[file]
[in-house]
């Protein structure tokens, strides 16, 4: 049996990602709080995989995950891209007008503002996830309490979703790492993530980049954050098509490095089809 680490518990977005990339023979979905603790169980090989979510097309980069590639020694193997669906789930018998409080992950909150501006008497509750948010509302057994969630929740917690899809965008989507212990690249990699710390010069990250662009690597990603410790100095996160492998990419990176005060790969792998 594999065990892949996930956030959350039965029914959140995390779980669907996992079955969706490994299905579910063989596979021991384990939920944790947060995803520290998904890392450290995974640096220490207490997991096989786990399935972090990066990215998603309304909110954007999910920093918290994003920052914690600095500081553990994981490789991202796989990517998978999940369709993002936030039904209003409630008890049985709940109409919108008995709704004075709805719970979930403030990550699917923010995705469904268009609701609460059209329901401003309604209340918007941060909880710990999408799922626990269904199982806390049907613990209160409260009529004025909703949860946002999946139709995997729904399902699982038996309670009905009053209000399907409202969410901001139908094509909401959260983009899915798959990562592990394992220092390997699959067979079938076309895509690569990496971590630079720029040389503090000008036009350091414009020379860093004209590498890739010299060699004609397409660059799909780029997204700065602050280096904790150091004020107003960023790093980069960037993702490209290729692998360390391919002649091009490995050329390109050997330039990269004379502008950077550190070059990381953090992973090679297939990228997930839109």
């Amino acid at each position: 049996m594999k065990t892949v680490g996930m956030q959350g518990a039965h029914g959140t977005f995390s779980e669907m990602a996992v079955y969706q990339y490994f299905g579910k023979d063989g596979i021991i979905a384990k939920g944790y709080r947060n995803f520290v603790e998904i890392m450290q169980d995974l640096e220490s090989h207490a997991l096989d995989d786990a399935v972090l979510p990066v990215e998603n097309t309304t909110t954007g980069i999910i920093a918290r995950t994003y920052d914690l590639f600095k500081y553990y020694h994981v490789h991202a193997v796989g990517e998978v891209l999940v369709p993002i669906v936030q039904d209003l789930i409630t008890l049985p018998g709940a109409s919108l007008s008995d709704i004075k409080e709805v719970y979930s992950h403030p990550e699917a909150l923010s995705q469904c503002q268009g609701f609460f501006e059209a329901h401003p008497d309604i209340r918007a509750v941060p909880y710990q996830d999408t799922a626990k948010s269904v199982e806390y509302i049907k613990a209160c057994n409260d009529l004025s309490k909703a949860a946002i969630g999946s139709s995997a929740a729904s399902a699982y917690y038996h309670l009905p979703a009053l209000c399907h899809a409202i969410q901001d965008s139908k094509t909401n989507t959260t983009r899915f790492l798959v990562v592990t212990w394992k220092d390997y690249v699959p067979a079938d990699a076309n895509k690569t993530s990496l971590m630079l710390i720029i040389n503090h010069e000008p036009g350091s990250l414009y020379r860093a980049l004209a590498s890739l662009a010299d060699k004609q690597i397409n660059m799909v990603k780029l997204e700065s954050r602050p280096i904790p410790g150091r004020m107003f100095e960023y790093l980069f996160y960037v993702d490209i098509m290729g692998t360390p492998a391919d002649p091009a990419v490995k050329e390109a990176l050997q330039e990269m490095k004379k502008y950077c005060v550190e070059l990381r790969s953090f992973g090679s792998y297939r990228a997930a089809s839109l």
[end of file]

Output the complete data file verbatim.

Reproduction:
[in-house]
């Protein structure tokens, strides 16, 4: 049996990602709080995989995950891209007008503002996830309490979703790492993530980049954050098509490095089809 680490518990977005990339023979979905603790169980090989979510097309980069590639020694193997669906789930018998409080992950909150501006008497509750948010509302057994969630929740917690899809965008989507212990690249990699710390010069990250662009690597990603410790100095996160492998990419990176005060790969792998 594999065990892949996930956030959350039965029914959140995390779980669907996992079955969706490994299905579910063989596979021991384990939920944790947060995803520290998904890392450290995974640096220490207490997991096989786990399935972090990066990215998603309304909110954007999910920093918290994003920052914690600095500081553990994981490789991202796989990517998978999940369709993002936030039904209003409630008890049985709940109409919108008995709704004075709805719970979930403030990550699917923010995705469904268009609701609460059209329901401003309604209340918007941060909880710990999408799922626990269904199982806390049907613990209160409260009529004025909703949860946002999946139709995997729904399902699982038996309670009905009053209000399907409202969410901001139908094509909401959260983009899915798959990562592990394992220092390997699959067979079938076309895509690569990496971590630079720029040389503090000008036009350091414009020379860093004209590498890739010299060699004609397409660059799909780029997204700065602050280096904790150091004020107003960023790093980069960037993702490209290729692998360390391919002649091009490995050329390109050997330039990269004379502008950077550190070059990381953090992973090679297939990228997930839109």
């Amino acid at each position: 049996m594999k065990t892949v680490g996930m956030q959350g518990a039965h029914g959140t977005f995390s779980e669907m990602a996992v079955y969706q990339y490994f299905g579910k023979d063989g596979i021991i979905a384990k939920g944790y709080r947060n995803f520290v603790e998904i890392m450290q169980d995974l640096e220490s090989h207490a997991l096989d995989d786990a399935v972090l979510p990066v990215e998603n097309t309304t909110t954007g980069i999910i920093a918290r995950t994003y920052d914690l590639f600095k500081y553990y020694h994981v490789h991202a193997v796989g990517e998978v891209l999940v369709p993002i669906v936030q039904d209003l789930i409630t008890l049985p018998g709940a109409s919108l007008s008995d709704i004075k409080e709805v719970y979930s992950h403030p990550e699917a909150l923010s995705q469904c503002q268009g609701f609460f501006e059209a329901h401003p008497d309604i209340r918007a509750v941060p909880y710990q996830d999408t799922a626990k948010s269904v199982e806390y509302i049907k613990a209160c057994n409260d009529l004025s309490k909703a949860a946002i969630g999946s139709s995997a929740a729904s399902a699982y917690y038996h309670l009905p979703a009053l209000c399907h899809a409202i969410q901001d965008s139908k094509t909401n989507t959260t983009r899915f790492l798959v990562v592990t212990w394992k220092d390997y690249v699959p067979a079938d990699a076309n895509k690569t993530s990496l971590m630079l710390i720029i040389n503090h010069e000008p036009g350091s990250l414009y020379r860093a980049l004209a590498s890739l662009a010299d060699k004609q690597i397409n660059m799909v990603k780029l997204e700065s954050r602050p280096i904790p410790g150091r004020m107003f100095e960023y790093l980069f996160y960037v993702d490209i098509m290729g692998t360390p492998a391919d002649p091009a990419v490995k050329e390109a990176l050997q330039e990269m490095k004379k502008y950077c005060v550190e070059l990381r790969s953090f992973g090679s792998y297939r990228a997930a089809s839109l």